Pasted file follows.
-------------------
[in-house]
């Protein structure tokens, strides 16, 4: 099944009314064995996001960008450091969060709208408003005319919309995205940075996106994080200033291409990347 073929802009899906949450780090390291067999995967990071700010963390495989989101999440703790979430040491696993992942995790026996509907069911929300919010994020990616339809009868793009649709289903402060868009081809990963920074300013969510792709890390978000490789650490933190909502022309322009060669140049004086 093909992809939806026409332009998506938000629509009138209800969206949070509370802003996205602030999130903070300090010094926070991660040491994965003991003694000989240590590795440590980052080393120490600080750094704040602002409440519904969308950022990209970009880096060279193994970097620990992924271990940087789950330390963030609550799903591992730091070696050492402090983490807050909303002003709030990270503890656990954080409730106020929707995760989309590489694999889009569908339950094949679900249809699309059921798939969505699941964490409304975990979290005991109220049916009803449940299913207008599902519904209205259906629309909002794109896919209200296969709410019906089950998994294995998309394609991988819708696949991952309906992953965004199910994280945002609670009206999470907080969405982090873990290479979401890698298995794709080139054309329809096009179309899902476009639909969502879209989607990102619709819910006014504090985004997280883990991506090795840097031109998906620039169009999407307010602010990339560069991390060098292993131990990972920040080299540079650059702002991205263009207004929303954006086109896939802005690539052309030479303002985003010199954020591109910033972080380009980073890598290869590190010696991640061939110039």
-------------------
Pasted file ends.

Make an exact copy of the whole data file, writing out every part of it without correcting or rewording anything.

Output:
[in-house]
């Protein structure tokens, strides 16, 4: 099944009314064995996001960008450091969060709208408003005319919309995205940075996106994080200033291409990347 073929802009899906949450780090390291067999995967990071700010963390495989989101999440703790979430040491696993992942995790026996509907069911929300919010994020990616339809009868793009649709289903402060868009081809990963920074300013969510792709890390978000490789650490933190909502022309322009060669140049004086 093909992809939806026409332009998506938000629509009138209800969206949070509370802003996205602030999130903070300090010094926070991660040491994965003991003694000989240590590795440590980052080393120490600080750094704040602002409440519904969308950022990209970009880096060279193994970097620990992924271990940087789950330390963030609550799903591992730091070696050492402090983490807050909303002003709030990270503890656990954080409730106020929707995760989309590489694999889009569908339950094949679900249809699309059921798939969505699941964490409304975990979290005991109220049916009803449940299913207008599902519904209205259906629309909002794109896919209200296969709410019906089950998994294995998309394609991988819708696949991952309906992953965004199910994280945002609670009206999470907080969405982090873990290479979401890698298995794709080139054309329809096009179309899902476009639909969502879209989607990102619709819910006014504090985004997280883990991506090795840097031109998906620039169009999407307010602010990339560069991390060098292993131990990972920040080299540079650059702002991205263009207004929303954006086109896939802005690539052309030479303002985003010199954020591109910033972080380009980073890598290869590190010696991640061939110039």